Yes, the ice axes weighed more than most I haul into the backcountry, so I spent a few more calories on long approaches. However, swinging into the unrelenting ice required much less effort than with lighter options.

Edelrid Rage grip detail
The Edelrid Rage grip proved to adhere to gloves tenaciously; (photo/Seiji Ishii)

Swing after swing, the Edelrid Rage delivered solid sticks. I generated force early and let the swing weight carry me through the final wrist flick. This final stage of the swing was made almost effortless by the way the grip is oriented and shaped. The tool rotated cleanly and naturally in my relaxed hand as the head followed through to impact the ice.

The head consistently resisted twisting on impact. And the tool’s geometry allowed for natural wrist, elbow, and shoulder angles throughout the swing. Even if I felt a minor perturbation of the tool upon impact, the result was easily mitigated with slight adjustments. This wasn’t a flyweight, carbon-shafted ice tool that required much attention and effort if the pick didn’t dive straight in.

The Ederid Rage mitigated harsh vibrations from hard ice or bottoming out well. It wasn’t quite on par with carbon-shafted ice axes, but it was better than other aluminum-shafted tools I’ve used. I credit much of the damping ability to the construction of the handle.

Ice Pick Performance

Edelrid Rage ice axe head detail
Edelrid Rage Head and ice pick; (photo/Seiji Ishii)

The ice pick for the Rage was incredible. The ice conditions were challenging; the ice was hard and often formed lenses that wanted to pop off on the first swing. And if the ice wasn’t brittle, it was hard as stone. But the Rage ice pick penetrated the diamond-like ice cleanly and rarely did I have to take multiple swings.

And for how often I hit lenses, I rarely popped one off. The pick would penetrate and the typical white, circular lens would become visible. But then the lens was adhered enough to use. This is a nuanced feel for sure, but I was certain that the pick on the Rage could penetrate with less collateral damage than others I was testing simultaneously.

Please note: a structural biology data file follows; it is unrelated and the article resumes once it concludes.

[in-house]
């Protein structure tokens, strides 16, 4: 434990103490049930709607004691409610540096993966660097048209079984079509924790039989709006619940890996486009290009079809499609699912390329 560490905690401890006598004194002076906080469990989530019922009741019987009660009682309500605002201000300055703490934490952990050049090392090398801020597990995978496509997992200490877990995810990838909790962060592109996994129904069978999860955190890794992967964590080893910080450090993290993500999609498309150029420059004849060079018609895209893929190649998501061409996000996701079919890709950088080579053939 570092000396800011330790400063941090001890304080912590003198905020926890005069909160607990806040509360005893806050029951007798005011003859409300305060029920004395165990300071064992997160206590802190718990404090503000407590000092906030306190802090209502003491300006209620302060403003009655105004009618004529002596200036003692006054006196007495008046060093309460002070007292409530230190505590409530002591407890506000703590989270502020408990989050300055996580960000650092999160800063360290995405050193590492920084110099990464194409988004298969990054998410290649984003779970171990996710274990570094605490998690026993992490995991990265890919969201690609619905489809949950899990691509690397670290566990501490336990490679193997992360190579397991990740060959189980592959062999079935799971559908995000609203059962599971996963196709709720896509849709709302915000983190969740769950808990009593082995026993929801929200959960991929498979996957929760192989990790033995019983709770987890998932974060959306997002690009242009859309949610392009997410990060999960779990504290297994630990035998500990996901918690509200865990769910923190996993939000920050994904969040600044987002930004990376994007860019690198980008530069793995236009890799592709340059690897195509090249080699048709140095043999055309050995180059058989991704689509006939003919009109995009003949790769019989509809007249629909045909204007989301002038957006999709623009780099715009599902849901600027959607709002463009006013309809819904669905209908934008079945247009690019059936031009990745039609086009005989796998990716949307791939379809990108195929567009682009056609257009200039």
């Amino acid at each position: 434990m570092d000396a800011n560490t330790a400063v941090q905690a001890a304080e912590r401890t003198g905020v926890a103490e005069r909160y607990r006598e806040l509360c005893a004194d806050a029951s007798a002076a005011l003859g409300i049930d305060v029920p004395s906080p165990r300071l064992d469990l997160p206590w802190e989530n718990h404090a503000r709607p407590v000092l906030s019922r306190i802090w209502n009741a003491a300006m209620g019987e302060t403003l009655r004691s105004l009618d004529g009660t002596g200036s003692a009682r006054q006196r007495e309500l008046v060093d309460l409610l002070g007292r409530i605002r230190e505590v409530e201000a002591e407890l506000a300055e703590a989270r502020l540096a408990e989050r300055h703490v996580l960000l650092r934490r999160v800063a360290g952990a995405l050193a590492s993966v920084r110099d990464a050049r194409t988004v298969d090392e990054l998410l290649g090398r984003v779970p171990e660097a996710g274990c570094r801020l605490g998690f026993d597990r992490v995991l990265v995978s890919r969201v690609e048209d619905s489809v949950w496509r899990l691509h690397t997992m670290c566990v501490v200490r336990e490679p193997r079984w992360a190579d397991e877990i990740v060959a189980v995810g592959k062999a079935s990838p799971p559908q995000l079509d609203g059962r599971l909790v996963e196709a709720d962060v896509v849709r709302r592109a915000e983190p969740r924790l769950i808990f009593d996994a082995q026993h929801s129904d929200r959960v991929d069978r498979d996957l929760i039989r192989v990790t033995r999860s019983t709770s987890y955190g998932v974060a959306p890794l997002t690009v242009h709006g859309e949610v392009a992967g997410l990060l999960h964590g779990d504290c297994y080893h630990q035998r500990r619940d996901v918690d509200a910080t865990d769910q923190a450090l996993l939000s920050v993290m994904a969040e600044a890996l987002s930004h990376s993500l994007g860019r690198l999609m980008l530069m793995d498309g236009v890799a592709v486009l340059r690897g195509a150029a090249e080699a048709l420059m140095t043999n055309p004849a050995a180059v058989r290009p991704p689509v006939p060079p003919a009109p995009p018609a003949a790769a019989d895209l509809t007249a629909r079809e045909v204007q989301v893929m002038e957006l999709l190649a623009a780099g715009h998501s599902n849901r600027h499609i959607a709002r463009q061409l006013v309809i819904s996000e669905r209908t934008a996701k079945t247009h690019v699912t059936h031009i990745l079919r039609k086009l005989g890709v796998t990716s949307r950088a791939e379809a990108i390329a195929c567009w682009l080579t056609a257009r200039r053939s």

As with any other ice pick, I touched up the top of the pick’s point with a file. I found the Edelrid ice pick to be amazingly nonstick. The only issues arose when I misjudged the ice and drove the axe like the Hulk.

When the ice was softer or on the verge of rotten, I had to throttle down my swing or else I could drive the pick in too far. Once I got the feel, it wasn’t a problem.

In a similar fashion, on snowy terrain, compared to flyweight tools, I didn’t have to plunge the spike and handle with as much force. The Rage penetrated packed or crusty snow with little effort.

Other Edelrid Rage Attributes

Edelrid Rage Ice Axe
(Photo/Seiji Ishii)

I appreciated the large hole in the head of the Rage as the tools easily fed into my ice clippers for the rappels. Ditto for the hole in the spike. And speaking of the spike, Edelrid made it burly. Thick and larger than others, I didn’t worry about it when driving the shaft into snow and potentially bottoming out on ice, rock, or frozen dirt.

Over the course of one 400-foot route that took us more than 6 hours to decipher, I didn’t miss a beat with the Edelrid Rage until the end of the last pitch. This was our second, long day on, and fatigue was setting in. This is when I felt the relative heft of the tools.

For about half a rope length, I wanted my lighter tools. I had to buckle down and concentrate harder to initiate my swings correctly. And I wanted my entire system to be lighter. For this reason, I feel that the Edelrid Rage would be better suited to sportier ice cragging.

Final Thoughts on the Edelrid Rage

Climbing editor Seiji Ishii on top of an ice climb in Alaska
The large hole in the Edelrid Rage head made for easy stowage in ice clippers; (photo/Paul Guzenski)

The Edelrid Rage ice axe excelled on more difficult, steeper pitches on Alaskan ice. The geometry, swing weight, grip, and general ergonomics suited me well when the ice was vertical and in my face. The ice pick penetrated super-hard ice cleanly, often eliminating the need for multiple attempts. And the tool resisted twisting upon pick impact remarkably well.

The handle was excellent for my medium-sized hand with appropriate gloves for 0-degree temperatures. The handle angle and ergonomics allowed for natural feeling swings and the grip adhered tenaciously to my leather-palmed gloves. I never once felt any slippage.

Other touches made the Edelrid Rage a wonderful tool for more difficult ice. But the relative heft compared to super-light carbon-shafted models would make me think twice about backcountry missions with long approaches and towering routes.

The Edelrid Rage is an excellent, high-performing tool for those seeking more difficult ice at ice crags and parks. For these types of ice climbing, it’s hard to beat.

Ice climber rappelling in Alaska